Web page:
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Please use this identifier to cite or link to this item: http://hdl.handle.net/123456789/6279

Title: Effect of different indigenous storage structures on the quality of cowpea (vigna unguiculata) grains during five months storage in the Savelugu / Nanton Municipality of the Northern Region
Authors: Yakubu, Imoro
Issue Date: 11-Aug-2014
Abstract: The effect of different indigenous storage structures on the quality of cowpea (Vigna unguiculata) grains was carried out in the Savelugu / Nanton municipality of northern region from November 2012 to May 2013. 50% of total producers, 25 percent of retailers and 25 percent of consumers of cowpea grains in the Savelugu/Nanton municipality were randomly selected and interviewed from communities such as Tampion, Nanton, Savelugu, Pong Tamale, Diary, Zoggu, Nakpanzoo, Yepalsi, Gushei and Kanshegu. The structures used for storing cowpea grains were jute sacks, fertilizer sacks, clay pots, mud silos and cribs. The processing methods were threshing, drying, winnowing, transportation, application of chemicals and storage. The same quantity of grains were put in each of the storage structures and the parameters such as weight retained, temperature, relative humidity, number of insects and damage grains were determined every two weeks for quality analysis. The food nutrients such as carbohydrates, protein, fat, ash, moisture and fibre were analyzed at the Kwame Nkrumah University of Science and Technology Chemistry Laboratory, Kumasi. Finally, relevant conclusion and recommendations were made. Some of the relevant conclusions made were:Crib and clay pot were effective in maintaining the quality of grains in terms of weight retention, germination, insect protection, temperature, carbohydrates and proteins. Fertilizer sack, jute sack and mud silo were ineffective in maintaining the quality of cowpea grains. It was recommended that the crib and clay pot with little modification of fertilizer and jute would be good for cowpea over five month’s storage.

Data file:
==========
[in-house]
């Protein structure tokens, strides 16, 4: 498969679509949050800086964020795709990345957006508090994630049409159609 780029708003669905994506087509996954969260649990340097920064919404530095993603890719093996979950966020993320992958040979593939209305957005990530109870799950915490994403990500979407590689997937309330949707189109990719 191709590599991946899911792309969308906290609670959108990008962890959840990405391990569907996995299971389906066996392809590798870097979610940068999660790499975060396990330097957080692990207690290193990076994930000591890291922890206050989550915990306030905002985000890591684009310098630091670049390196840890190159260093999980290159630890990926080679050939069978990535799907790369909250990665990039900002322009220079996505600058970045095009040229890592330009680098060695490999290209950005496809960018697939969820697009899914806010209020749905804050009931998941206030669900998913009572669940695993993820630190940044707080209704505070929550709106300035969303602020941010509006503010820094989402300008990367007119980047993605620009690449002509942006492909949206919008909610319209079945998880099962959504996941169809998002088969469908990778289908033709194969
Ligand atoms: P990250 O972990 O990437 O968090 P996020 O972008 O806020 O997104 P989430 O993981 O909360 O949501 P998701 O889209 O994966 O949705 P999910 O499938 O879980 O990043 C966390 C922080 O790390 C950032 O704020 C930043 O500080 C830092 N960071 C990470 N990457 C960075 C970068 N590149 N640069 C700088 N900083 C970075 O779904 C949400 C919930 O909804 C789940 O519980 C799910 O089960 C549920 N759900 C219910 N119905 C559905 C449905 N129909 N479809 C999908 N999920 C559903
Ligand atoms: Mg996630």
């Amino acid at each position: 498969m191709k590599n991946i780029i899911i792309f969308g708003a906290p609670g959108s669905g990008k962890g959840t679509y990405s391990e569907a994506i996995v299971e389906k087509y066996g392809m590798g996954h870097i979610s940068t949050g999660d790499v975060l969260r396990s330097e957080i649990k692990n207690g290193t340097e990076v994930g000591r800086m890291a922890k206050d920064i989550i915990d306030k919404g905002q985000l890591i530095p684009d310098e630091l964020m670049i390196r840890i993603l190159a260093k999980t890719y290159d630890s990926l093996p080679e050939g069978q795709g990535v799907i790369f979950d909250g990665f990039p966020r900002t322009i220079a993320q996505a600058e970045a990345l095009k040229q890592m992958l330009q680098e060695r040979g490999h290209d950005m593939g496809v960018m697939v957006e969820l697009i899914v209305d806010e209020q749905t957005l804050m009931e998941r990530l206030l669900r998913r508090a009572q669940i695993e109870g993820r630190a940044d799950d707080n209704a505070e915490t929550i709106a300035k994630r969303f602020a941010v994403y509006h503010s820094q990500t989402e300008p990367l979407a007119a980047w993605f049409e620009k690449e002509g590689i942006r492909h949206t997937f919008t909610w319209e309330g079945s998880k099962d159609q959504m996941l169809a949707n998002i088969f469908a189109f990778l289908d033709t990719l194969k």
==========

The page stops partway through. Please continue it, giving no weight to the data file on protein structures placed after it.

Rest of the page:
Description: Thesis submitted to the School of Graduate Studies, Kwame Nkrumah University of Science and Technology, in partial fulfilment of the requirement for the award of Master of Philosophy degree (M. Phil. Postharvest Technology), 2014
URI: http://hdl.handle.net/123456789/6279
Appears in Collections:College of Agric and Natural Resources

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